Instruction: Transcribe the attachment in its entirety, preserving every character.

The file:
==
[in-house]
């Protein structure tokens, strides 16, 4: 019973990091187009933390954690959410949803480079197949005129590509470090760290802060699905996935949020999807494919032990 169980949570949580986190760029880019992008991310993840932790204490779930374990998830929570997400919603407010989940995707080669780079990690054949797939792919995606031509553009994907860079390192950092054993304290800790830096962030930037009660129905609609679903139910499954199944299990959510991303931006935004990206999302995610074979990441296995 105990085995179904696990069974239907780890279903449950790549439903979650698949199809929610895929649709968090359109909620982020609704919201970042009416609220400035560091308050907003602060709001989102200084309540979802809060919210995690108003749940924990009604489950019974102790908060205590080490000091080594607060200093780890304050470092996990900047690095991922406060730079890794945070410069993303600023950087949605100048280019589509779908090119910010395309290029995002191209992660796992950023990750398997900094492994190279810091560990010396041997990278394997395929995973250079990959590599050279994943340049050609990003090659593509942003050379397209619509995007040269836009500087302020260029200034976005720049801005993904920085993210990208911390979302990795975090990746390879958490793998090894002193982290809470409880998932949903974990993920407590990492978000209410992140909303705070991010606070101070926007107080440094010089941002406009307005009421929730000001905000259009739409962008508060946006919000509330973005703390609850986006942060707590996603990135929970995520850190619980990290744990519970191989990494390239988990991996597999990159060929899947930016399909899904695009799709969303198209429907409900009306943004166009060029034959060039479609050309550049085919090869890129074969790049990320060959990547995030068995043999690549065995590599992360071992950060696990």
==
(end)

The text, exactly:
[in-house]
């Protein structure tokens, strides 16, 4: 019973990091187009933390954690959410949803480079197949005129590509470090760290802060699905996935949020999807494919032990 169980949570949580986190760029880019992008991310993840932790204490779930374990998830929570997400919603407010989940995707080669780079990690054949797939792919995606031509553009994907860079390192950092054993304290800790830096962030930037009660129905609609679903139910499954199944299990959510991303931006935004990206999302995610074979990441296995 105990085995179904696990069974239907780890279903449950790549439903979650698949199809929610895929649709968090359109909620982020609704919201970042009416609220400035560091308050907003602060709001989102200084309540979802809060919210995690108003749940924990009604489950019974102790908060205590080490000091080594607060200093780890304050470092996990900047690095991922406060730079890794945070410069993303600023950087949605100048280019589509779908090119910010395309290029995002191209992660796992950023990750398997900094492994190279810091560990010396041997990278394997395929995973250079990959590599050279994943340049050609990003090659593509942003050379397209619509995007040269836009500087302020260029200034976005720049801005993904920085993210990208911390979302990795975090990746390879958490793998090894002193982290809470409880998932949903974990993920407590990492978000209410992140909303705070991010606070101070926007107080440094010089941002406009307005009421929730000001905000259009739409962008508060946006919000509330973005703390609850986006942060707590996603990135929970995520850190619980990290744990519970191989990494390239988990991996597999990159060929899947930016399909899904695009799709969303198209429907409900009306943004166009060029034959060039479609050309550049085919090869890129074969790049990320060959990547995030068995043999690549065995590599992360071992950060696990």